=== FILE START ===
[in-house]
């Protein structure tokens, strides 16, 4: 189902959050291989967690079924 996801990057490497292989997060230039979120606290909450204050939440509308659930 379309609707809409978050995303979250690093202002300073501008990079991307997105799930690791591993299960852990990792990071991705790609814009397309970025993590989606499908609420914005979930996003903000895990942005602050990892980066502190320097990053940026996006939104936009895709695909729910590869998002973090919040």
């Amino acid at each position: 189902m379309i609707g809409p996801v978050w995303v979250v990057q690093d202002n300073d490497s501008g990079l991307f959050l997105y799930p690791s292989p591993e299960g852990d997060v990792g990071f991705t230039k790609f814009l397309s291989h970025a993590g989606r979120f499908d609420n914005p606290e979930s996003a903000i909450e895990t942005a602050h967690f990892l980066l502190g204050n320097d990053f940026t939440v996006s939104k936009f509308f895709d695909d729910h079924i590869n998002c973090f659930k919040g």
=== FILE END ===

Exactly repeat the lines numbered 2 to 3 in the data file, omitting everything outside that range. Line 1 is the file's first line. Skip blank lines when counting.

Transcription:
């Protein structure tokens, strides 16, 4: 189902959050291989967690079924 996801990057490497292989997060230039979120606290909450204050939440509308659930 379309609707809409978050995303979250690093202002300073501008990079991307997105799930690791591993299960852990990792990071991705790609814009397309970025993590989606499908609420914005979930996003903000895990942005602050990892980066502190320097990053940026996006939104936009895709695909729910590869998002973090919040």
């Amino acid at each position: 189902m379309i609707g809409p996801v978050w995303v979250v990057q690093d202002n300073d490497s501008g990079l991307f959050l997105y799930p690791s292989p591993e299960g852990d997060v990792g990071f991705t230039k790609f814009l397309s291989h970025a993590g989606r979120f499908d609420n914005p606290e979930s996003a903000i909450e895990t942005a602050h967690f990892l980066l502190g204050n320097d990053f940026t939440v996006s939104k936009f509308f895709d695909d729910h079924i590869n998002c973090f659930k919040g």